« ÎnapoiContinuă »
The revelation, therefore, which is fully adequate to human need, must appeal to all three sides of our nature. By our senses, we must be assured that its author is the Ruler of the material universe; by our intellect, we must be able to perceive the harmony of His special and ordinary operation; and by our spiritual perception, we must be able to recognise the Father of our spirits. Actions and words thus attested will therefore be the outward form of the revelation, except in those cases in which the Divine Spirit directly speaks to or acts upon our spirit.
So far as the intellect of the Creator is concerned, we have full revelation in the production and rule of the universe; but as we have seen that the material rule is impossible to man, so we may look for the fuller revelation of the Supreme Ruler in the rule He exercises over men. This of necessity is a rule of law. By law, we understand a rule of life, imposed by adequate authority, and enforced by suitable sanctions. Such law must be natural, not arbitrary, such as will improve the life and perfect the nature. It can only come from the Author of the nature, because He alone understands its potentialities, and He only has the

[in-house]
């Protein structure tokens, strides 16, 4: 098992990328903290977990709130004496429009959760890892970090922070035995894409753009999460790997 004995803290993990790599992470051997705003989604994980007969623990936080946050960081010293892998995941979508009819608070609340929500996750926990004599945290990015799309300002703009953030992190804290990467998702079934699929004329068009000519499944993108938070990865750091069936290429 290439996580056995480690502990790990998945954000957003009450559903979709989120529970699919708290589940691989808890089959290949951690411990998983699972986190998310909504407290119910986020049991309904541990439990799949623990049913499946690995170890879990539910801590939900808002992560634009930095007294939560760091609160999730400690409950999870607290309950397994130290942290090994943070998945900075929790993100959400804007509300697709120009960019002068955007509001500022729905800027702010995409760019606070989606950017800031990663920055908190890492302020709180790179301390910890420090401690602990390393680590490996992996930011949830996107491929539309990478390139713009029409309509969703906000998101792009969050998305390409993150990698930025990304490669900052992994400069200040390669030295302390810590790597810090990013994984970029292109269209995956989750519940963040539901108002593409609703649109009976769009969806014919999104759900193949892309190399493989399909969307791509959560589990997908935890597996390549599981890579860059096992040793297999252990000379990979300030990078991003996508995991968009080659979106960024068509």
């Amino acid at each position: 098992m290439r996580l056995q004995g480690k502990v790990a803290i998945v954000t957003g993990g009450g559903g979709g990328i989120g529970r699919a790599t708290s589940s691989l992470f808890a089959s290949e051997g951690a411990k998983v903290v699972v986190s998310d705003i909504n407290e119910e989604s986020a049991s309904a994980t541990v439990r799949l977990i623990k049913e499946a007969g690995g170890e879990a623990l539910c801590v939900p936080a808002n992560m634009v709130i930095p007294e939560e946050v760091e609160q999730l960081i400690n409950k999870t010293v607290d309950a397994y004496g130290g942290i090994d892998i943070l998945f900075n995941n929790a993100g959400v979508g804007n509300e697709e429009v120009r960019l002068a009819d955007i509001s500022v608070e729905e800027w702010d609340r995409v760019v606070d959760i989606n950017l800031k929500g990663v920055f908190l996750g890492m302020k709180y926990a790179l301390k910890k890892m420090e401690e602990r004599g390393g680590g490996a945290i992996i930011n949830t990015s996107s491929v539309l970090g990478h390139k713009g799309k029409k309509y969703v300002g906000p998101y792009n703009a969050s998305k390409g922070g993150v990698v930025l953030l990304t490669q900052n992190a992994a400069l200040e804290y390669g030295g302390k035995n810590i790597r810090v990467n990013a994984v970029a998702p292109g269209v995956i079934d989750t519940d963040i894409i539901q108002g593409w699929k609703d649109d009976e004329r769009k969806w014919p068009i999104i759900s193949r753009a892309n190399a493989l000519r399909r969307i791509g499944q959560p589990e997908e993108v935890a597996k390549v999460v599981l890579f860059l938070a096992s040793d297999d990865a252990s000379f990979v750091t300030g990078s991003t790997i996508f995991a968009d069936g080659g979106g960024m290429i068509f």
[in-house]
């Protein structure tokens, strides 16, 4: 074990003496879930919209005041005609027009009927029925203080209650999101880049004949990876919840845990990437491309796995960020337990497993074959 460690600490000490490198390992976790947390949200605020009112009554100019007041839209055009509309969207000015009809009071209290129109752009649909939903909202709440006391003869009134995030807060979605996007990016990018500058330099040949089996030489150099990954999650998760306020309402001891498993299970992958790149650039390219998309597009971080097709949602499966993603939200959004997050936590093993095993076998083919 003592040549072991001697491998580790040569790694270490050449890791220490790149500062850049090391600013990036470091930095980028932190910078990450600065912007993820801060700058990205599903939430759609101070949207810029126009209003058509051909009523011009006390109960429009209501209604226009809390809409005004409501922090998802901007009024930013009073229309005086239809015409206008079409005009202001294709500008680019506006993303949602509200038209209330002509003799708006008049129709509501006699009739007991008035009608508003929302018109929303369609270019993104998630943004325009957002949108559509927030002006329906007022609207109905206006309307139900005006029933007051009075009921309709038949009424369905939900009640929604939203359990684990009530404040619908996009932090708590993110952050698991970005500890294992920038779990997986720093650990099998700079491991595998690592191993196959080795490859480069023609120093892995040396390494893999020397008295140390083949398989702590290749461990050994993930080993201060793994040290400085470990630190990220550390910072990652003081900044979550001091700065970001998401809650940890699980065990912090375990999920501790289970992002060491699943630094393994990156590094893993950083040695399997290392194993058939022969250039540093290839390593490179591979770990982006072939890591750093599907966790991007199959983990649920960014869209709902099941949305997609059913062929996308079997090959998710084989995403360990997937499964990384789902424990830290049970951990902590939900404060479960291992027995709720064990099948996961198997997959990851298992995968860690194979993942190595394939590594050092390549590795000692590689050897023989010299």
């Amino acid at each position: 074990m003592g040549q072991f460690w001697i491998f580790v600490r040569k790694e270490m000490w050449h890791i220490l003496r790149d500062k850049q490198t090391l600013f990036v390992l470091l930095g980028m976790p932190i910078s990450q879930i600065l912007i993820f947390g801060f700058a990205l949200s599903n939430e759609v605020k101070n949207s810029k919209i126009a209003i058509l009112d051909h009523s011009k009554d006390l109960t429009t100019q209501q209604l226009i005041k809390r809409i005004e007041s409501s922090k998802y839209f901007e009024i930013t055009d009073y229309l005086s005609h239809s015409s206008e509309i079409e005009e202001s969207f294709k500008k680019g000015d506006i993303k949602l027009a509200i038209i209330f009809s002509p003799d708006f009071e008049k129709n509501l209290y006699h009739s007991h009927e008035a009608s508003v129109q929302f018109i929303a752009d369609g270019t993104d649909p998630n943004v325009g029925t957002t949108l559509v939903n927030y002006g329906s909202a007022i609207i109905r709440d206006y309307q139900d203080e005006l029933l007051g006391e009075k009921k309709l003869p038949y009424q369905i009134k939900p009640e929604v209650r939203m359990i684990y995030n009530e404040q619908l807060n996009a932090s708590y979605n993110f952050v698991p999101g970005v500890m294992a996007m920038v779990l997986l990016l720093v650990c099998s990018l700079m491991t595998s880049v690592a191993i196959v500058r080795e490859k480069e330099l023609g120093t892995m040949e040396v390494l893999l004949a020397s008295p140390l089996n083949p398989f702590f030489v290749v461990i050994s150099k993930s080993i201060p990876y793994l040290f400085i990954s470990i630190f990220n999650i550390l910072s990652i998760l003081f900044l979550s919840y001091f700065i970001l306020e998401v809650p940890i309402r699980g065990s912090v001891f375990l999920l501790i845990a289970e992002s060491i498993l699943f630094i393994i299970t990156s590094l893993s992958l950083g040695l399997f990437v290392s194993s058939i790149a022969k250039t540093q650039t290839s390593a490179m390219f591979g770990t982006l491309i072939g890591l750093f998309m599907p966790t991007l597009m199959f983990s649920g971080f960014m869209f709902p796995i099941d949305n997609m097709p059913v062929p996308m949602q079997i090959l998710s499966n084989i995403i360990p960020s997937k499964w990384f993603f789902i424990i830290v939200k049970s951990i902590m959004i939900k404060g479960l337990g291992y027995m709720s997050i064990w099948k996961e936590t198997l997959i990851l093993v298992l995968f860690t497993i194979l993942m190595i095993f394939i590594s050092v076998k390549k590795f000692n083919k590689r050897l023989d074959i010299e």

right to fix its destiny. It would also seem as though the reward would be mainly an elevation of the nature, both in itself and in its conditions, and the punishment a degradation of the nature and its conditions. The necessity for such government for man arises from his dependence, and from his union with others of equal claims and of equal dependence. But this implies something entirely different from the forces of the material universe as the means of enforcing the law. Obedience to law necessarily supposes knowledge of the command, sense of obligation, and acquaintance with the consequences of obedience and disobedience. And although this may incipiently be found in the nature,-proclaimed and enforced by conscience,-yet for the full necessity of our nature, direct instruction is required. Even in purely secular things, this instruction is necessary to success; for without it no man can begin at the beginning, in handicraft or science, and proceed to eminence. But as the domain of law is in the highest side of human nature, which affects and rules the lower sides, the necessity is imperative. This involves a direct communication of the Divine will, without which it is impossible that the law can be